Now I spent much of my working life outside the U.S., working as a electronics technician on Communication Systems for the U.S. government as a civilian contracter employed by U.S. companies under military contacts. I worked in Puerto Rico, Ethiopia, Saudi Arabia, Iceland, Turkey, and Greece. So I had first hand experience seeing and living in countries where my native "American" cultural pre-conceptions were not the norm.
I am now retired and living in Thailand. In my 45+ years of woking experience I had to overcome my "embedding" in my native culture and learn, or at least accept, new and different cultural "embedding".
:smile:
Shame on you Shakyamuni for setting the precedent of leaving home.
Did you think it was not there--
in your wife's lovely face
in your baby's laughter?
Did you think you had to go elsewhere (simply) to find it?
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The Layman's Lament
From What Book, 1998, p. 52
Edited by Gary Gach
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Re: don't let yourself be "embedded"

Postby Jikan » Thu Jun 02, 2011 4:46 pm

tobes wrote:I have often wondered if it's possible to establish a Buddhist account of ideology.

As soon as there's a paradigm of the illusory and reality, which of course is the central paradigm of all Buddhisms, it's fairly natural to wonder about the mechanics of the illusory.

Thoughts?


Do you mean ideology in the Frankfurt School sense of a false consciousness? if so then I can see some points of contact

Althusser might be a place to start too (on the omnipresence of ideology, and on ideology as a necessary condition for coming-to-consciousness), but there you have a near-renunciation of linear causality that makes the diamat version work so nicely
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Re: don't let yourself be "embedded"

Postby mudra » Thu Jun 02, 2011 5:05 pm

Quiet Heart: I think I understand what you are saying...but I believe you have to ask yourself when you became "embedded".


I agree, it does start early. In my case I am not American, I was brought up in an Indonesian+international environment. Though living in different countries when I was young did help give me more of a perspective, there are definitely traits which I picked up as a result of 'nurture' which of course get mixed with 'nature'/karmic propensities - embedded in my character. So though I can understand, for example American viewpoints, they are not my viewpoints. Vietnam affected me in a different way - I had a couple of American friends from school who I learn't later didn't make it back.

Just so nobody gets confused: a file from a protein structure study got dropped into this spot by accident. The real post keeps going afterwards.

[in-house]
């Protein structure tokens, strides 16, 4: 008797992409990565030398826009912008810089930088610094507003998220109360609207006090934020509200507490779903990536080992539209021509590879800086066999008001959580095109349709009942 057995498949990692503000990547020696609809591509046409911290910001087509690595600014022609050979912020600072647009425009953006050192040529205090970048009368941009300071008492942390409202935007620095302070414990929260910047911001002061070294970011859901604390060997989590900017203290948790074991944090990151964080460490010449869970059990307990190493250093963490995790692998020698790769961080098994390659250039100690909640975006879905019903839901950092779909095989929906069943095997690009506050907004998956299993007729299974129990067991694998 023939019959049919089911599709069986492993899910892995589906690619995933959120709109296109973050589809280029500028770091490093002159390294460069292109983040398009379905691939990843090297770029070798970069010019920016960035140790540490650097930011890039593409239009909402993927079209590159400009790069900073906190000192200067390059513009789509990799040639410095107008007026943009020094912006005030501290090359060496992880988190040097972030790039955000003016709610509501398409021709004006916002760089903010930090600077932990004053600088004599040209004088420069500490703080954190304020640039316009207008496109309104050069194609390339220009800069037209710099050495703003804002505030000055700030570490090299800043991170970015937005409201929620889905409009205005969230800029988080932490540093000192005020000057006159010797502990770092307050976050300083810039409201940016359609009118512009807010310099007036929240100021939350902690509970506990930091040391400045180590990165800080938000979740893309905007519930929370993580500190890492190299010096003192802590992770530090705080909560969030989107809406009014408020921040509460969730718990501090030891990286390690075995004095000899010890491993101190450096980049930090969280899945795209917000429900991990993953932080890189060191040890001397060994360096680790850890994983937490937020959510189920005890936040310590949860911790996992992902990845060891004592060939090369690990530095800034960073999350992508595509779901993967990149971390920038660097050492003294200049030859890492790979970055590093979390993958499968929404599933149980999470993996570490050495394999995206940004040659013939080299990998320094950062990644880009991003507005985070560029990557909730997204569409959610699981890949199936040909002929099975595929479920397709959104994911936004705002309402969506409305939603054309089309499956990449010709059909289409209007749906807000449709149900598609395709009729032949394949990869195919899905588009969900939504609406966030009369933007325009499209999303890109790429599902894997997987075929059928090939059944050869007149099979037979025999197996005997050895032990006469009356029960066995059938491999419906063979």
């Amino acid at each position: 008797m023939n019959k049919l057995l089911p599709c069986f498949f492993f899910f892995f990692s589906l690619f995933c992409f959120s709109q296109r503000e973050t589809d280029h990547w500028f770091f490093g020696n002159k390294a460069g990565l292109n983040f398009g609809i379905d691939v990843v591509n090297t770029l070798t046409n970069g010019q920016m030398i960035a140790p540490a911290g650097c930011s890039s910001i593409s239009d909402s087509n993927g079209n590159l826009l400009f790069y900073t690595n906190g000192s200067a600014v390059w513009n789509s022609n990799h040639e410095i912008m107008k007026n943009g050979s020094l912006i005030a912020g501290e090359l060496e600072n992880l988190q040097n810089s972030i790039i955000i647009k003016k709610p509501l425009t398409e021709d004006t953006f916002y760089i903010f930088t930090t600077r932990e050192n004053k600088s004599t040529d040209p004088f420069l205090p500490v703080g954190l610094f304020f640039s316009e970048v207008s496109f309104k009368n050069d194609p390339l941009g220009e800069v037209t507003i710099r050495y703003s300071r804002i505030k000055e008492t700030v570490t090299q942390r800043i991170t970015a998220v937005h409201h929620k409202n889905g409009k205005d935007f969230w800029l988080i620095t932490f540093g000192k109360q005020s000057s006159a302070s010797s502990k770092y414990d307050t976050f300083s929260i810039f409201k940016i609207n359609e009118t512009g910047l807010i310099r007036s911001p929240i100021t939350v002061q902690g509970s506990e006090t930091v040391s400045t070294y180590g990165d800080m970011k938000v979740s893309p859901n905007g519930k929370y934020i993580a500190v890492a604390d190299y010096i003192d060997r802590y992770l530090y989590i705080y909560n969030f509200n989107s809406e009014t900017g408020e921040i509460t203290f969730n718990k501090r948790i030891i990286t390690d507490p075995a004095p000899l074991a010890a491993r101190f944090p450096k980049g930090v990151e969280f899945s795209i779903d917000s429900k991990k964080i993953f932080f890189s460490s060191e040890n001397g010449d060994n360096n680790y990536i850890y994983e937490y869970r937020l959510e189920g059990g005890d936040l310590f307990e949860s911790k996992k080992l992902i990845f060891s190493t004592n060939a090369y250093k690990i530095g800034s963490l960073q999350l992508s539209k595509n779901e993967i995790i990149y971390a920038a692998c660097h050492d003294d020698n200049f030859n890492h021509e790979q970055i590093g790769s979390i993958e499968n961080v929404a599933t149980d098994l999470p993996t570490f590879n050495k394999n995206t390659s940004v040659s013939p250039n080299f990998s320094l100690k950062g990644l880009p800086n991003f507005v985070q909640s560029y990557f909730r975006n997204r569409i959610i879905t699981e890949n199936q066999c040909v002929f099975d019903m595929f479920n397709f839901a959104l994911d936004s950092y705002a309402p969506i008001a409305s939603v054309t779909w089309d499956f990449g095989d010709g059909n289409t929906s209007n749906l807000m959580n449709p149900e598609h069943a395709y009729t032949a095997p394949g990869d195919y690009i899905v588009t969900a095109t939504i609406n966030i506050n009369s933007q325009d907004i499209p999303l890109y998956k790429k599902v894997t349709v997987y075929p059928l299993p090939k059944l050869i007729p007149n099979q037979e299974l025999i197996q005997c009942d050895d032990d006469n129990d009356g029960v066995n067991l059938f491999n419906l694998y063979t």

The great thing about Buddha Dharma which attracted me was that I learnt that: a. this conditioned existence is really flawed b.we cause it ourselves, no damnation from on high c. that conditioning could be eliminated. d. some pretty practical steps how to do so. Of course no one said it was easy :)

M
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Re: don't let yourself be "embedded"

Postby ronnewmexico » Thu Jun 02, 2011 8:36 pm

On the specific of Mladic and Osama B there is not a direct parallel. Maladic was strcitly local and not any threat as a hero or figure to emulate by others.
His vision of things has been discounted even in the areas of its inception and has few few followers, a common criminal he is perceived.
Some help and helped him but mainly with the intention of helping one of our own, not with the intent of spreading or upholding his political agenda.
Many locally hold those views but like racists in southern america they realize it is a cause long gone and best kept secret.

Osama B...he was a figure that was widely globally known with real followers and a real threat of becoming a hero to his followers. A public trial would become quite public theater and may have enabled OBL's views to be front stage as result with potential negative consequences. And this would go on for years.
Wearing the hat of a global political strategist, less harm for the greatest amount of peoples.....he should be killed and his body dumped at sea.
Wearing the hat of a international global citizen he should have gotten a fair trial.
Wearing the hat of a buddhist in a philosophical context....there are as we know no inherantly bad peoples all are a result of circumstance. A trial and conseqence if guilty(which it seems he was).....complete total solitary confinement would be I consider a helpful thing for such a person(I personally conject)

Keep in mind the US still at present is one of the few countries which does not recognize the international criminal court tribunal.
So there was no possibility he could get a global trial. Mladic will go before that court eventually.